The students are becoming the masters in the Chautauqua School of Dance Choreographic Workshop.
The workshop is at 4 p.m. August 13 in the Carnahan-Jackson Dance Studios. Eleven student dancers will choreograph for their peers to create new works.
Mark Diamond, associate artistic director of Chautauqua Dance, said pieces originally submitted by 22 students were narrowed down to 11. A few pieces will be selected to be performed during the second Student Gala at 2:30 p.m. Sunday in the Amphitheater.
Michael Menghini, an apprentice dancer, is organizing all of the rehearsals as coordinator, along with creating a piece called “Happenstance” with 11 dancers to “The Lark” by Mikhail Glinka.
“I’m hoping that by me sharing my work, I can share the things that I see when I hear music with other people,” Menghini said. “I want the emotion that I feel when I hear ‘The Lark’ to be transposed onto someone else and for audience to receive.”
The student choreographers include Menghini, Logan Acker, Chiara Valle, Anna Pellegrino, Cara Hansvick, Lydia Acker, Jimmy Shughart, Emma Cory, Lily-Frances Cosgrove, Olivia Mitchell and Anthony Schweighardt.
The workshop is all about collaboration. The students are working within each other’s dances, switching between the roles of choreographer and dancer. They are also required to use the musical accompaniment of the Music School Festival Orchestra students.
“I think it’s a whole other side of choreographing that a lot of people don’t take into consideration because you don’t often get the opportunity to work with live music, let alone be able to, in a way, help guide who’s playing,” Menghini said. “To have the opportunity to work with other students who are studying something that they’re passionate about, collaborating with them to create something that works from both angles — from the musicians’ point of view and the dancers’ point of view — is really something special.”
Schweighardt is taking collaboration to the next level with “How Precious the Moments Are.” He’s creating a piece around new music composed and performed by MSFO students Joe Bauer, Julian Loida, Lian Ojakangas and Juri Takeda. A poem by Loida will also be featured.
“I love the fact that not only is all of my choreography coming from scratch, the music as well, so the whole thing is completely new,” Schweighardt said.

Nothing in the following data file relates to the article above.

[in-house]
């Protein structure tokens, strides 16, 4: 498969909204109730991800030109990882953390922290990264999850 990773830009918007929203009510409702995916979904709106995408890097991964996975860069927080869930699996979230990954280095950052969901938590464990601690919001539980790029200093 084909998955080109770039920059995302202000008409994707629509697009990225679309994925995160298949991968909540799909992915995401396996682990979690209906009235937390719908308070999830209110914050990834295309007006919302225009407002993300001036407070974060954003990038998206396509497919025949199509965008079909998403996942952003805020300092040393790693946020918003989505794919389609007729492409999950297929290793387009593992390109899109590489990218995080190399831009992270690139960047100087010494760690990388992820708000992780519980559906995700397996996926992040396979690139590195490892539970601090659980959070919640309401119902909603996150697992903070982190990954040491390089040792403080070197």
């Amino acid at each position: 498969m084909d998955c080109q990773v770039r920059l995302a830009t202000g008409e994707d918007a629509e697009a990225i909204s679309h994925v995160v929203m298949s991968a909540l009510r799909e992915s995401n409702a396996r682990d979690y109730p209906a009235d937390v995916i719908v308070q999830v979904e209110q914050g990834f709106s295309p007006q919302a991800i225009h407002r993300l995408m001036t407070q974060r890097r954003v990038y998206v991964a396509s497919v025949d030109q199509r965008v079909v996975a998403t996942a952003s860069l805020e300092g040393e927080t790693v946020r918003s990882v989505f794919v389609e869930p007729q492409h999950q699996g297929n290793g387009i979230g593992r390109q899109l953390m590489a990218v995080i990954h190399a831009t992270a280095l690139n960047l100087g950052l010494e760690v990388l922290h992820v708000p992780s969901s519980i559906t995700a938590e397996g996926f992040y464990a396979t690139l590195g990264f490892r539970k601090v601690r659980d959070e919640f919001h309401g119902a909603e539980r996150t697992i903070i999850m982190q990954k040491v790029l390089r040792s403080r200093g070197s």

But in creating something new, it can present some challenges.
“Because I was creating the movement and the music was being created at the same time, I didn’t always have the music to choreograph the movement to,” Schweighardt said. “So, a lot of the time, my choreography was created already and then I heard the music.”
Hansvick, an apprentice, is choreographing “Suspended,” which is centered around the constant ebb of highs and lows in life. She choreographed in the workshop last year, but she’s making this year different. She’s being “more risky” — her choreography even includes a part with one dancer sliding across the floor with another being thrown over her.
“I listen to the music over and over and I’ll listen to it when I’m in bed, when I’m at the gym in different frames of mind and then I’ll write down the different ideas I have,” Hansvick said. “I feel that if I’m in the studio and I play the music and I’m dancing, I’ll be more cautious and I won’t do things that would scare me. So, if I have the idea and I give it to the dancers, it tends to work better. That’s how I’ve started to work this year.”
It’s been a balancing act for the dancers, as they are choreographing their own pieces and performing in others on top of classes and performances with the Charlotte Ballet and School of Dance.
“You need to be really productive with your time,” Hansvick said. She said she’s learned how rehearsals should be run to do that.
Schweighart said even though the students are younger, they still have a voice to express and are qualified to choreograph.
“It’s going to be amazing to see the final product of what all these guys have done,” Schweighardt said.
Although those pieces might not be like what’s shown in the Amp or on television, Menghini said it’s important for audience members to understand the work and effort in each piece.
“Each of these pieces has a lot of heart behind it,” Menghini said. “Each choreographer obviously cares about what they’re creating. Whether the audience member likes it or not, it’s important to remember that for someone, this is something that is very, very dear to them. If you can’t relate to it in a movement sense, try and relate to on an emotional level.”